Today is April 24, the day after Shakespeare’s birth and death days. I’m almost caught up with Discover Prompts! This entry is for day 22, the word “tempo.”
I see a theme, musical notes in my life and across these prompts. I also studied Latin in college and grad school.
Tempo – time, the rate at which a passage of music is played.
Tempo flies when having fun.
I have to work really hard to keep accurate time when playing the piano. A metronome helps, but not much. My fingers don’t want to do follow along.
I don’t dance either, not well, so not at all. I think there is truth to the idea of rhythm and old white guys. Got none.
But I can study tempo, and time, and with attention, I can write sentences that speed along with a grace of a galloping gazelle or I make my sentence stop short, bouncing with a quick trot, clippity-clop, like a horse slowing from a run.
The writers who best captured the rhythms of language that emphasized what they were writing about were both musical in their way. Ralph Ellison’s Invisible Man is imbued with music, mostly jazz. The rhythms and cadences of his words mimic the jazz melodies he listened to while writing the book.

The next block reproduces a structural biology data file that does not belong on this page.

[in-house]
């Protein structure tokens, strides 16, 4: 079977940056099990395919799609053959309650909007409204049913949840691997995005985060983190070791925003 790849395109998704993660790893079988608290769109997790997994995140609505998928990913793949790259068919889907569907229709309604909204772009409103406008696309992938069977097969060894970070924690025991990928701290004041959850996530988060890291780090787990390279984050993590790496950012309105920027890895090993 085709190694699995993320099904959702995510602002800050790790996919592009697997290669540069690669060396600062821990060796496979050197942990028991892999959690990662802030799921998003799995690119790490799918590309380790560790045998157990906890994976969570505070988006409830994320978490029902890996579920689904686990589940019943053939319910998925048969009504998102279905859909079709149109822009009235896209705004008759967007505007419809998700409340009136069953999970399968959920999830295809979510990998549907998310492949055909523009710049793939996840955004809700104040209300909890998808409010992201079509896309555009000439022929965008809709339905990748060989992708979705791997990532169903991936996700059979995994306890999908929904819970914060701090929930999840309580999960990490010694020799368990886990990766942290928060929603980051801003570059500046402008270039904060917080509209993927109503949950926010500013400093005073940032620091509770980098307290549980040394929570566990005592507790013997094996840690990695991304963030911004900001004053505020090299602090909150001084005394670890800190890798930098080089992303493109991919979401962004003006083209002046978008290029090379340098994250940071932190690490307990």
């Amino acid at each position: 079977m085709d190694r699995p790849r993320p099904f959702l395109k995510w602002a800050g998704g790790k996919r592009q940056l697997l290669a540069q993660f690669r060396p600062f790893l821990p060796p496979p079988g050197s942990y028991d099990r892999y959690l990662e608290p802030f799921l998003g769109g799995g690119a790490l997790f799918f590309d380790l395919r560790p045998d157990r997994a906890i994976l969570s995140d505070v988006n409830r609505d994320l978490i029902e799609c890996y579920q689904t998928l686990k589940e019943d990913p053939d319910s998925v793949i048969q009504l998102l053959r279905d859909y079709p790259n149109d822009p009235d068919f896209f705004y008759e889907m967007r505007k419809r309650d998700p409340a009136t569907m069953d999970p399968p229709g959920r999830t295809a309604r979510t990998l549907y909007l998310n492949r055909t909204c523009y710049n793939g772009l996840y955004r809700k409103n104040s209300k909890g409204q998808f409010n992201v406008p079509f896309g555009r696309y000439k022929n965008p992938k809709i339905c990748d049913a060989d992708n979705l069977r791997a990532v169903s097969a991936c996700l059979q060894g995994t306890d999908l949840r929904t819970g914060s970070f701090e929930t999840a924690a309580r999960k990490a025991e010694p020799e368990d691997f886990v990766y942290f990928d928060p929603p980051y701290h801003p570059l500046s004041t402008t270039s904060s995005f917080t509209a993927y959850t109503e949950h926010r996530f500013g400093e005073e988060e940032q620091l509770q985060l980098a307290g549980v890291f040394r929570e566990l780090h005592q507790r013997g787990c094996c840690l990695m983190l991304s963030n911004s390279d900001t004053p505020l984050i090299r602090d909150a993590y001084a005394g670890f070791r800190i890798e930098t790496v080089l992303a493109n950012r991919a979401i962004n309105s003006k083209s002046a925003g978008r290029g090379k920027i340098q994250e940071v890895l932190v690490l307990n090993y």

The other writer was Robert Penn Warren, a poet, who wrote the magnificent novel All the King’s Men. I read this novel as extra credit in graduate school. It’s big and long and difficult and dense and completely enthralling. At the opening, a car is speeding along the asphalt, and the tempo of the sentences matches the speed of the car as it goes over bumps and travels along.
I think a lot about time, which, of course, is related to tempo. But I think mostly about running out of time, about getting a late start, which is a worry, a rumination, which doesn’t help at all.
The metronome keeps tocking along. Relentless.
Tock tock tock tock tock . . . .